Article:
Print edition : November 19, 2004

A Dalit protest in Bangalore. - K. GOPINATHAN

THE multi-pronged strategy adopted by the state in the past five decades and more in order to put an end to the discrimination and violence against Dalits has proved to be inadequate. Its failure is not only because of the operational inefficiency of the governments at the Centre and in the States. The lack of political will on the part of the ruling elite and the reluctance of substantial sections of civil society to see the reality and shed their "traditional prejudices and privileged positions" are also to blame for it.

Saxena's recommendations include measures aimed to make the state "demonstrate stronger will, greater vigour, effectiveness and urgency in implementing its programmes and policies" in order to remove the sense of alienation the Dalits feel. The question of how "the resistance of civil society" to this process of social transformation can be arrested has also been addressed. The role of "all the three stake holders, that is, the state, civil society and the S.C.s" in ending discrimination and bringing about social equality is highlighted in the recommendations.

The most significant of the hurdles that the state faces in setting right the historical wrongs against Dalits are the implementing agencies' bias against this marginalised section and their gross indifference to the plight of victims of atrocities by casteist oppressors. This can be resolved, the study suggests, "by reviewing/reiterating instructions, guidelines and policy articulations as a renewed reminder to state agencies about what they are expected to do". Such unambiguous expression of political will by the state will help agencies realise their need "to act sincerely and firmly". Educating key personnel on relevant laws and programmes, besides helping them update their skills, will prevent them from feigning ignorance of the law or lack of skills as an excuse for lack of performance, the report says.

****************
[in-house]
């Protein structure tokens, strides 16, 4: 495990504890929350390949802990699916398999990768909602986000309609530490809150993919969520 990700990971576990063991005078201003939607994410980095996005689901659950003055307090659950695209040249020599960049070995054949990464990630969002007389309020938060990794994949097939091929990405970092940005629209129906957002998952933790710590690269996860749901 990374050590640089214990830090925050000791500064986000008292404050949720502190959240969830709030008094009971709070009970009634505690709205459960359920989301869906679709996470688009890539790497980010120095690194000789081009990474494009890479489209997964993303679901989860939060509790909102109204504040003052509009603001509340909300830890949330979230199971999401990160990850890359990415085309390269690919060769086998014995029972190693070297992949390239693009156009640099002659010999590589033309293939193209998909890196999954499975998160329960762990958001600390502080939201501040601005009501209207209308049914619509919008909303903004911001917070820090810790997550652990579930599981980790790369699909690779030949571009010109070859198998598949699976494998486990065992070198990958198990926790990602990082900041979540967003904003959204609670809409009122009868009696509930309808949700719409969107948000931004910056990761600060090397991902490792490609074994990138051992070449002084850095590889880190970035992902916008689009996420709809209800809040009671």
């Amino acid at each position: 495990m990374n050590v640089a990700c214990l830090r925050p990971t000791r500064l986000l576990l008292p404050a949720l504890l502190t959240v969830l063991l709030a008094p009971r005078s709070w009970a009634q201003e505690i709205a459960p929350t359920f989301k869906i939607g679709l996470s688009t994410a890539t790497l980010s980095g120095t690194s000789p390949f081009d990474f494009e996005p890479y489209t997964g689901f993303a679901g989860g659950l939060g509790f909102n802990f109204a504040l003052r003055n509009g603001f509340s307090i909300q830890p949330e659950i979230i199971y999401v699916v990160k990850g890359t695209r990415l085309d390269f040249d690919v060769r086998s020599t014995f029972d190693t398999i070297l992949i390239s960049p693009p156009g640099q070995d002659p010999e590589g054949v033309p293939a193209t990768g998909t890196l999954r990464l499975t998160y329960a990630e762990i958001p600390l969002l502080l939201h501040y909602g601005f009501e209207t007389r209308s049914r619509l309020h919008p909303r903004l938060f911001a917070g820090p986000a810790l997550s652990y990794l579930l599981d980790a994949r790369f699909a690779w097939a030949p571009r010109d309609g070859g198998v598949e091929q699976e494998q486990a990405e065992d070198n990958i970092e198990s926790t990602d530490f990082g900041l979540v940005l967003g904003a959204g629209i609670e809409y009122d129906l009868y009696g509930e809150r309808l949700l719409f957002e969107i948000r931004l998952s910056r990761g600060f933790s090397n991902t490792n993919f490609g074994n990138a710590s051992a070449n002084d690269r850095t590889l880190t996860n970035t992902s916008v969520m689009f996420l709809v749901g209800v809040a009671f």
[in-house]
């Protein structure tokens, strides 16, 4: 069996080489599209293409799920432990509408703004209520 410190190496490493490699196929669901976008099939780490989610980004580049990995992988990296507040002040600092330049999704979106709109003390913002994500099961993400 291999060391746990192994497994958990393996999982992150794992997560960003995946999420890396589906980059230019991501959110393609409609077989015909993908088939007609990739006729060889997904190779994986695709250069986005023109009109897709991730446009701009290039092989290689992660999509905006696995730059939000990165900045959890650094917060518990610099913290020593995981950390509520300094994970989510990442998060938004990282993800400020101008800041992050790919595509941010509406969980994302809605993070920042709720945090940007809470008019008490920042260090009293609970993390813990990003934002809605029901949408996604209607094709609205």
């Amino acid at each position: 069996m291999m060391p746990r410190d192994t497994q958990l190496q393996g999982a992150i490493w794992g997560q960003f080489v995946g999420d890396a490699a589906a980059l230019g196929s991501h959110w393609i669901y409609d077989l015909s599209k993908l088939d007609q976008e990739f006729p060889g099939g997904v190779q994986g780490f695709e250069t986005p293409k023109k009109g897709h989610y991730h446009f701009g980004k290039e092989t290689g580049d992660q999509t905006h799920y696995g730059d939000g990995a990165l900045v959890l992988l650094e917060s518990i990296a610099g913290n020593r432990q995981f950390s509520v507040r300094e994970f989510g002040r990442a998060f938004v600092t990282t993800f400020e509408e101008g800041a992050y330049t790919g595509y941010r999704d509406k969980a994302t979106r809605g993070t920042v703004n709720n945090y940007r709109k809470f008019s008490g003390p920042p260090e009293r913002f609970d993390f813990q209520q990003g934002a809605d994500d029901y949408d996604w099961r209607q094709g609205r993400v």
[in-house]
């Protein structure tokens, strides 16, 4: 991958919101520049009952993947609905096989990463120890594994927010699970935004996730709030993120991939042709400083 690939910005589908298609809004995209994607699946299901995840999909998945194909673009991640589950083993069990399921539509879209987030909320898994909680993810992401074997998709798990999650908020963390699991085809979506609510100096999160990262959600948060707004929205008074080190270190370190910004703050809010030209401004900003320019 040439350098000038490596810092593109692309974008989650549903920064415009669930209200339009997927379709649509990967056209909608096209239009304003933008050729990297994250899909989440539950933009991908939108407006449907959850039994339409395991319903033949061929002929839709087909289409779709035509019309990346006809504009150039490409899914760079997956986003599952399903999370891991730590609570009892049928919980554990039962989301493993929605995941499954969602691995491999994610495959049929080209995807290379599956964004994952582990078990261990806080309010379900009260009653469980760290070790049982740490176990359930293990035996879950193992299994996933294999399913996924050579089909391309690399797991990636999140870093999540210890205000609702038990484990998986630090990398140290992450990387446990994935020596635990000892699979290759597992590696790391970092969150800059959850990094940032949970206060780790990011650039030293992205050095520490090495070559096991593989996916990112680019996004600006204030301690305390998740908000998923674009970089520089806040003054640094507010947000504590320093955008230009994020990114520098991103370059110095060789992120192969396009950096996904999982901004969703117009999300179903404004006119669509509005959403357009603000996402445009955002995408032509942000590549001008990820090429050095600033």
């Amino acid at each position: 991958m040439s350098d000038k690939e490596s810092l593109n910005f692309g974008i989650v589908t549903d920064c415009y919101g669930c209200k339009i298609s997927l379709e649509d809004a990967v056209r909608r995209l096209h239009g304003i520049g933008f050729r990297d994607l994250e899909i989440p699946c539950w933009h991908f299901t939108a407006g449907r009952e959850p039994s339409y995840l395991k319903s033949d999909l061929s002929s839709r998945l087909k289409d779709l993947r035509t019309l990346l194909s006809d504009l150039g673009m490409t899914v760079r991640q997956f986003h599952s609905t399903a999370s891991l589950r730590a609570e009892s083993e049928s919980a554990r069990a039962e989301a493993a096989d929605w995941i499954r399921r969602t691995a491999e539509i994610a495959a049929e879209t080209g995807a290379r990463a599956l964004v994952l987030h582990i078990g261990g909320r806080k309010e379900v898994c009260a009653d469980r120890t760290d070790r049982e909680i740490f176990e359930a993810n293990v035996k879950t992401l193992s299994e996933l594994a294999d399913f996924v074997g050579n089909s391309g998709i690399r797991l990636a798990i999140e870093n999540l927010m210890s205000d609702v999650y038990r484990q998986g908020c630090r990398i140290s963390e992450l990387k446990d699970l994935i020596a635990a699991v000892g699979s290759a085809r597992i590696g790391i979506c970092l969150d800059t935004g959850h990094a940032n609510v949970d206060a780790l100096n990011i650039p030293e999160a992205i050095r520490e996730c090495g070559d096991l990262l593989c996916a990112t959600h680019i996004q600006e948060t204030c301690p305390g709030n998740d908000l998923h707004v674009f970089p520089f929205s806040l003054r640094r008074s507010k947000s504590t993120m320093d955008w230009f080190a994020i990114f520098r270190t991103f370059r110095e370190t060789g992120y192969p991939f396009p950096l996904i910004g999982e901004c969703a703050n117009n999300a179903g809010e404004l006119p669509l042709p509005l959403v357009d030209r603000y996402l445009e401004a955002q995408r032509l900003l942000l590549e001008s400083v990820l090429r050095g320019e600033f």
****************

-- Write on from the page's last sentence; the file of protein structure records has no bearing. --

Arranging for regular monitoring of the officials' functioning in order to ensure their accountability is also among the recommendations. Interestingly, the report suggests that the government make alternative arrangements by mobilising non-governmental organisations (NGOs), human rights activists and "even empowered individuals" to serve as support structures with a view to pressuring government agencies to act. A series of bold initiatives to counter "the bias reflected in the attitude and behaviour of officials and even political authorities" has also been recommended.

As regards civil society, the report observes: "Since the entire set of measures [the government takes]... impinge upon relationship of S.C.s with the rest of civil society, the attitude and response of the civil society affects in a major way the ability of the state to deliver its promises and assurances... . The civil society, by and large, has continued to be hostile to the Scheduled Castes, more openly in rural areas but less demonstratively in urban areas."